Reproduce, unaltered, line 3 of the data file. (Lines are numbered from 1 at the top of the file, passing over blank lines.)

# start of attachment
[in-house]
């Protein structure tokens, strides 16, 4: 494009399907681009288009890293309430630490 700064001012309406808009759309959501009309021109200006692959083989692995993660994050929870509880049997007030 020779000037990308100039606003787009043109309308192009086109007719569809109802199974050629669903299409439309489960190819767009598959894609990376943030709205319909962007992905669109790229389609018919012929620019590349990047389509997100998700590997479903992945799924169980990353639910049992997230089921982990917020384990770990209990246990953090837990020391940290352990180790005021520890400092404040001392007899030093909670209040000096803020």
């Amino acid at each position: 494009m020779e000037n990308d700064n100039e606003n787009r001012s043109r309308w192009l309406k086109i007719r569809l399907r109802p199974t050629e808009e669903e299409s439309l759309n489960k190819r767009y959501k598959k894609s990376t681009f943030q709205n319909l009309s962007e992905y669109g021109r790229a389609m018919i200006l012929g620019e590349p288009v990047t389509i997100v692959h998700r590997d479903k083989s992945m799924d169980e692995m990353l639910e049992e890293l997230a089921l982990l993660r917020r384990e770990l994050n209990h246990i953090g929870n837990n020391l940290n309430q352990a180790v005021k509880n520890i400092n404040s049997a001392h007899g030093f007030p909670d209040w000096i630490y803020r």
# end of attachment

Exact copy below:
């Amino acid at each position: 494009m020779e000037n990308d700064n100039e606003n787009r001012s043109r309308w192009l309406k086109i007719r569809l399907r109802p199974t050629e808009e669903e299409s439309l759309n489960k190819r767009y959501k598959k894609s990376t681009f943030q709205n319909l009309s962007e992905y669109g021109r790229a389609m018919i200006l012929g620019e590349p288009v990047t389509i997100v692959h998700r590997d479903k083989s992945m799924d169980e692995m990353l639910e049992e890293l997230a089921l982990l993660r917020r384990e770990l994050n209990h246990i953090g929870n837990n020391l940290n309430q352990a180790v005021k509880n520890i400092n404040s049997a001392h007899g030093f007030p909670d209040w000096i630490y803020r």